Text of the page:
More than 8 million Canadians provide care to a chronically ill or disabled friend or loved one, according to Statistics Canada. Being a caregiver can be stressful and can affect the caregiver, as well as the caregiver’s family, friends and workplace.
May is Caregiver Awareness Month in Nova Scotia and Wednesday, May 25, marks the first Caregiver Appreciation Day at Dalhousie, with a lunchtime event from 12-1 p.m., Room 3207, Mona Campbell Building. All faculty and staff are invited to come share their experiences and support one another as caregivers.
“As a caregiver myself, I understand what it’s like to be in that role as well as work a full-time job,” says Janice MacInnis, manager, organizational health and facilitator of Dalhousie’s Caregiver Support Group. “There are many challenges, but it is also one of the most fulfilling experiences I’ve had, taking care of my father.”
The results from Dal’s 2015 Quality of Work Life survey indicated stress as an area of concern for employees. Stress at work can come from work — but also from home, and the creation of a Caregiver Support Group on campus is one wellness initiative that aims to help reduce stress for faculty and staff who are caregivers.
There for support
The Caregiver Support Group meets monthly on campus and includes faculty and staff from all campuses. The group brings in caregiving experts, provides support to one another and exchanges resource information.
“Living with my 86-year old mother, husband and 17-year old daughter, I often find it a challenge to be daughter, wife and mother all at the same time, says Kim Stewart, a staff member with the College of Continuing Education and a member of the support group. “When the stress gets too much, I look forward to getting together with my fellow caregivers here on campus who understand the challenges of trying to be all things to all people while dealing with the demands of our jobs here at Dalhousie.”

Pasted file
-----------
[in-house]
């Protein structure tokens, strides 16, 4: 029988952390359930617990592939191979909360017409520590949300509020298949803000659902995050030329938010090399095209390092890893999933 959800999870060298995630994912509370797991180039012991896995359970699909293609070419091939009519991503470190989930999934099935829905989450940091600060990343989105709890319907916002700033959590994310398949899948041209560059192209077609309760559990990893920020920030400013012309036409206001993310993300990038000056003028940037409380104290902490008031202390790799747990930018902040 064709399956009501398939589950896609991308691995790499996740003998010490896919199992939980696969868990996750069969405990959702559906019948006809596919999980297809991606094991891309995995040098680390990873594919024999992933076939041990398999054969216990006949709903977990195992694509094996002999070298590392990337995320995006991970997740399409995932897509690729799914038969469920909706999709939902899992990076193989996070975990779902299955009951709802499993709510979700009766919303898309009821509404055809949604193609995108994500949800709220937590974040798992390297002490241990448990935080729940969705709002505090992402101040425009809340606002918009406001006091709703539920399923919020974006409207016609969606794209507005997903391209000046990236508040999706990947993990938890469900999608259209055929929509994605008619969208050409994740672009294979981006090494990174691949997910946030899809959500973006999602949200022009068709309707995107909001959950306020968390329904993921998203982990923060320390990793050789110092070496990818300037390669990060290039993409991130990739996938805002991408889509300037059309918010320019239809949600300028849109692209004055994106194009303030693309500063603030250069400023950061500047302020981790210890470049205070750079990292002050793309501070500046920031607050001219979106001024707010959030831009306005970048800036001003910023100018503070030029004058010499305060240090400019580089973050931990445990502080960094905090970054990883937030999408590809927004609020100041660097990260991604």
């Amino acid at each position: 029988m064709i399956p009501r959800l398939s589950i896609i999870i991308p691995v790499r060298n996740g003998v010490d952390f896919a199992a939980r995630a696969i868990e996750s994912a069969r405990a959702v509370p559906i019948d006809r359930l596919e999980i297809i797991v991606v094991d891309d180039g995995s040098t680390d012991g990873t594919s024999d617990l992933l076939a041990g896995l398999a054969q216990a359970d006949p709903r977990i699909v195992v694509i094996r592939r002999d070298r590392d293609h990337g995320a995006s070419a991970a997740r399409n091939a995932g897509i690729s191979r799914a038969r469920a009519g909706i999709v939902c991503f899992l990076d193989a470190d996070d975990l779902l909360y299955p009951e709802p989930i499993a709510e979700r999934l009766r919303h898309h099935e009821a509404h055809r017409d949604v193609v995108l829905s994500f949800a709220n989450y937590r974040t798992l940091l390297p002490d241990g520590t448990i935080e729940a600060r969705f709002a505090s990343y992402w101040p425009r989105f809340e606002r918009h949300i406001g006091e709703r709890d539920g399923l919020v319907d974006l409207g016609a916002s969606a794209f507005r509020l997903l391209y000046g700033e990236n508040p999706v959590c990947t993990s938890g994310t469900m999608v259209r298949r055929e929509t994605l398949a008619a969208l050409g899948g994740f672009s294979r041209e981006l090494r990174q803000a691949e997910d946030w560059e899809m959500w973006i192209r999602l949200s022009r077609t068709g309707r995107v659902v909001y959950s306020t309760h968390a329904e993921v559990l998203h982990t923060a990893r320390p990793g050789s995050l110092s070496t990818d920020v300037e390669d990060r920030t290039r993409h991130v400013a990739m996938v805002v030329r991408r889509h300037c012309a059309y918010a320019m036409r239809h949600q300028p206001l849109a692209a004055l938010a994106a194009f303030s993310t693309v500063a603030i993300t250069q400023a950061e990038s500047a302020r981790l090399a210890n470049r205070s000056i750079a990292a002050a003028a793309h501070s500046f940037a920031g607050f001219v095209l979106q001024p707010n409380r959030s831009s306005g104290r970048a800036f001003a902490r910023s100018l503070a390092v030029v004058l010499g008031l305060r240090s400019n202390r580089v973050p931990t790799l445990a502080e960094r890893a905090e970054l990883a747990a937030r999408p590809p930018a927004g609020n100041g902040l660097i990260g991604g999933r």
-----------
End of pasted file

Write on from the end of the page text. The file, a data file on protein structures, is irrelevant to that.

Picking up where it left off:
Human Resources has developed Caregiver Support Guidelines to help managers and supervisors provide flexibility and accommodation to faculty and staff who are in a caregiver role. The guidelines are in draft form and feedback is welcomed. Please send your comments to Janice MacInnis, Janice.firstname.lastname@example.org or 494-4568.
“I am blessed to be a caregiver to my 92-year old mother,” says Paula Beed, also a member of the support group and a staff member with Information Technology Services (ITS). “The caregiver support group at Dal provides a safe and supportive place to discuss the ups and downs of caregiving. It’s therapeutic to talk about your situation with like-minded people and hearing what others are experiencing helps me put my situation into perspective. I always leave the meeting feeling refreshed and energized.”
If you are a caregiver or know someone who is, caregiver information is available on the HR site, under Health & Wellness/Caregiver Resources. For provincial information, visit Caregivers Nova Scotia.
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